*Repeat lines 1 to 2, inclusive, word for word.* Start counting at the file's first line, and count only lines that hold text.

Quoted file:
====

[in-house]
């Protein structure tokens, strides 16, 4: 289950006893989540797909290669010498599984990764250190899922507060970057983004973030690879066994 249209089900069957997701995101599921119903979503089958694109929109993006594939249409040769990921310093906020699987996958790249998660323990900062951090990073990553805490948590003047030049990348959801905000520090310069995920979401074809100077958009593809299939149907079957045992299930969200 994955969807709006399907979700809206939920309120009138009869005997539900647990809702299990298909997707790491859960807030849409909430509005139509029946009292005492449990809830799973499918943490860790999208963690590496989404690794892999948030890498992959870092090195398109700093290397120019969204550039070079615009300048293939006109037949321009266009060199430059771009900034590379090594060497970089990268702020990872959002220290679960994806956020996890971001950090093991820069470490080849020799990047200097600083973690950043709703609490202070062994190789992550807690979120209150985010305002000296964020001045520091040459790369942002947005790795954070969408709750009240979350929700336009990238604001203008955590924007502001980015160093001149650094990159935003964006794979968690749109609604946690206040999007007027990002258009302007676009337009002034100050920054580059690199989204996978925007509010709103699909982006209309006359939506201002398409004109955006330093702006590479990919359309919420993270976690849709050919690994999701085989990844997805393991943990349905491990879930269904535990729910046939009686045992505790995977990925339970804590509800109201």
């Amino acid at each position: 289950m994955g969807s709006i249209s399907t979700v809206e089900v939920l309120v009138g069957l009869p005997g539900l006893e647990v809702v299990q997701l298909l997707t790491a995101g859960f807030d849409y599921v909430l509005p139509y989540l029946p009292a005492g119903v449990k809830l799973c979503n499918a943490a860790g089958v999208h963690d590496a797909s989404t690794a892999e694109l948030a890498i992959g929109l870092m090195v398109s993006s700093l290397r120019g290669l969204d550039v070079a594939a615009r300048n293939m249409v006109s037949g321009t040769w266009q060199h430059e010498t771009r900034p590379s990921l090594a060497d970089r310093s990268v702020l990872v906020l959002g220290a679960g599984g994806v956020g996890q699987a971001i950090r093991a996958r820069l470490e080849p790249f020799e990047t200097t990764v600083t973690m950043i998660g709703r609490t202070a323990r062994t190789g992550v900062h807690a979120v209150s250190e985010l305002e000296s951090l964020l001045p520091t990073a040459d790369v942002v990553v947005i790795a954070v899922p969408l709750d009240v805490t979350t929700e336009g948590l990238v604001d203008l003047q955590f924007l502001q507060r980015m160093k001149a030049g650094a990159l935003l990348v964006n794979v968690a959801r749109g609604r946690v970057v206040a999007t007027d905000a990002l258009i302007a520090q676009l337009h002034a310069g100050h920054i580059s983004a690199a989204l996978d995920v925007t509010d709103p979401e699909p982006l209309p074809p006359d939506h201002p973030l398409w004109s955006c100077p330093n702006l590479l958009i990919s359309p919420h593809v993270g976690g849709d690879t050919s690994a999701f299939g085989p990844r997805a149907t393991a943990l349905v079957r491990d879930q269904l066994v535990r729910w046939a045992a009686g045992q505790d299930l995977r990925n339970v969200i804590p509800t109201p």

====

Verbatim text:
[in-house]
């Protein structure tokens, strides 16, 4: 289950006893989540797909290669010498599984990764250190899922507060970057983004973030690879066994 249209089900069957997701995101599921119903979503089958694109929109993006594939249409040769990921310093906020699987996958790249998660323990900062951090990073990553805490948590003047030049990348959801905000520090310069995920979401074809100077958009593809299939149907079957045992299930969200 994955969807709006399907979700809206939920309120009138009869005997539900647990809702299990298909997707790491859960807030849409909430509005139509029946009292005492449990809830799973499918943490860790999208963690590496989404690794892999948030890498992959870092090195398109700093290397120019969204550039070079615009300048293939006109037949321009266009060199430059771009900034590379090594060497970089990268702020990872959002220290679960994806956020996890971001950090093991820069470490080849020799990047200097600083973690950043709703609490202070062994190789992550807690979120209150985010305002000296964020001045520091040459790369942002947005790795954070969408709750009240979350929700336009990238604001203008955590924007502001980015160093001149650094990159935003964006794979968690749109609604946690206040999007007027990002258009302007676009337009002034100050920054580059690199989204996978925007509010709103699909982006209309006359939506201002398409004109955006330093702006590479990919359309919420993270976690849709050919690994999701085989990844997805393991943990349905491990879930269904535990729910046939009686045992505790995977990925339970804590509800109201």